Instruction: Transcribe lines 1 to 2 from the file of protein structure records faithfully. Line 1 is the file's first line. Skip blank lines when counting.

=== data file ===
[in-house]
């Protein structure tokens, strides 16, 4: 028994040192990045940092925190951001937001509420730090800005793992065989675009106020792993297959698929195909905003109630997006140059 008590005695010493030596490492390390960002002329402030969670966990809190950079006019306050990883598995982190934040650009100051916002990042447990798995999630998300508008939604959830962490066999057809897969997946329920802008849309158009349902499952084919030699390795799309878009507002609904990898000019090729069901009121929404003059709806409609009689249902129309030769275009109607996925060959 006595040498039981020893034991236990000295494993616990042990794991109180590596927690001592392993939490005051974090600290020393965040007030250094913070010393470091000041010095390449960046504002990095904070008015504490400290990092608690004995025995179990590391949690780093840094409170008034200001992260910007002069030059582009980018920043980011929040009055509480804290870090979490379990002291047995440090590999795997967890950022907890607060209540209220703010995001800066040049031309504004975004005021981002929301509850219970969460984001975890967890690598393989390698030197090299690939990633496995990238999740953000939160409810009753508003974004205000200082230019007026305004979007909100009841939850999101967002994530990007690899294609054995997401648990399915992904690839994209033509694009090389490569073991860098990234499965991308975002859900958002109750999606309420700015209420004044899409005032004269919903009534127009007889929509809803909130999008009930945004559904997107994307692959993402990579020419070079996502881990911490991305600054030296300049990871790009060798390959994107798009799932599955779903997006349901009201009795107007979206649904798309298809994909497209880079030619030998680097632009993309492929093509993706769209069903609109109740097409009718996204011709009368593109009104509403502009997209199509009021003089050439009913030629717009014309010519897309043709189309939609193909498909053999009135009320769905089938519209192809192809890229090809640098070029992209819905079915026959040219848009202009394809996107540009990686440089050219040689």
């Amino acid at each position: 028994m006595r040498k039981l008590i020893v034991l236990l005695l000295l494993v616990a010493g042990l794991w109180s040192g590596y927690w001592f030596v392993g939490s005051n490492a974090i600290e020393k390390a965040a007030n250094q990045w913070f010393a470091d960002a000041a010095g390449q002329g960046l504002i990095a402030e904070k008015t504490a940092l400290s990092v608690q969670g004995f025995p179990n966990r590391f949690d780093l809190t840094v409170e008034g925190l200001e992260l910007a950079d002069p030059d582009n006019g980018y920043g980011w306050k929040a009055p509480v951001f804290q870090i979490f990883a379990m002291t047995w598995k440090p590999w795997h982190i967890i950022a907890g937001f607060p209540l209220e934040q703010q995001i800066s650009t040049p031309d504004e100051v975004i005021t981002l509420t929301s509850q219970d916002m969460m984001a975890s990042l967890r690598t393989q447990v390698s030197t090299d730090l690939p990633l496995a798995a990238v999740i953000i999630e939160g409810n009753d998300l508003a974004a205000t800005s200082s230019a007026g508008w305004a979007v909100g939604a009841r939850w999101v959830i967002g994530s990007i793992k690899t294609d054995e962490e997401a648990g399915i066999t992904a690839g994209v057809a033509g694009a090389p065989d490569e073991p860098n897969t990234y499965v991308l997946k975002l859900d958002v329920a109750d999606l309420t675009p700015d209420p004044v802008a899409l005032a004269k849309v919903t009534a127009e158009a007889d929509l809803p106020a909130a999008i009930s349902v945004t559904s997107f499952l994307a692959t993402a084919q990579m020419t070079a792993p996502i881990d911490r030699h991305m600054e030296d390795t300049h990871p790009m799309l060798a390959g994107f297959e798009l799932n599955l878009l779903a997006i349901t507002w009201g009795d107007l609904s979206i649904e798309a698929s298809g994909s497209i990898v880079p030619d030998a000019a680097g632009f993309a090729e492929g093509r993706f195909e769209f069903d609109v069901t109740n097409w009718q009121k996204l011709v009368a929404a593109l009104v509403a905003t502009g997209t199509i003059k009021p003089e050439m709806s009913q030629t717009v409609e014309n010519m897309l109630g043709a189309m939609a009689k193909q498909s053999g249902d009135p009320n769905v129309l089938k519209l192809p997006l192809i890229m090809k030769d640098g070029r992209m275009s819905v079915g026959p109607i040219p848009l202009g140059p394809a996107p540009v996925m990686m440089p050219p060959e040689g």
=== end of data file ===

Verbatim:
[in-house]
């Protein structure tokens, strides 16, 4: 028994040192990045940092925190951001937001509420730090800005793992065989675009106020792993297959698929195909905003109630997006140059 008590005695010493030596490492390390960002002329402030969670966990809190950079006019306050990883598995982190934040650009100051916002990042447990798995999630998300508008939604959830962490066999057809897969997946329920802008849309158009349902499952084919030699390795799309878009507002609904990898000019090729069901009121929404003059709806409609009689249902129309030769275009109607996925060959 006595040498039981020893034991236990000295494993616990042990794991109180590596927690001592392993939490005051974090600290020393965040007030250094913070010393470091000041010095390449960046504002990095904070008015504490400290990092608690004995025995179990590391949690780093840094409170008034200001992260910007002069030059582009980018920043980011929040009055509480804290870090979490379990002291047995440090590999795997967890950022907890607060209540209220703010995001800066040049031309504004975004005021981002929301509850219970969460984001975890967890690598393989390698030197090299690939990633496995990238999740953000939160409810009753508003974004205000200082230019007026305004979007909100009841939850999101967002994530990007690899294609054995997401648990399915992904690839994209033509694009090389490569073991860098990234499965991308975002859900958002109750999606309420700015209420004044899409005032004269919903009534127009007889929509809803909130999008009930945004559904997107994307692959993402990579020419070079996502881990911490991305600054030296300049990871790009060798390959994107798009799932599955779903997006349901009201009795107007979206649904798309298809994909497209880079030619030998680097632009993309492929093509993706769209069903609109109740097409009718996204011709009368593109009104509403502009997209199509009021003089050439009913030629717009014309010519897309043709189309939609193909498909053999009135009320769905089938519209192809192809890229090809640098070029992209819905079915026959040219848009202009394809996107540009990686440089050219040689």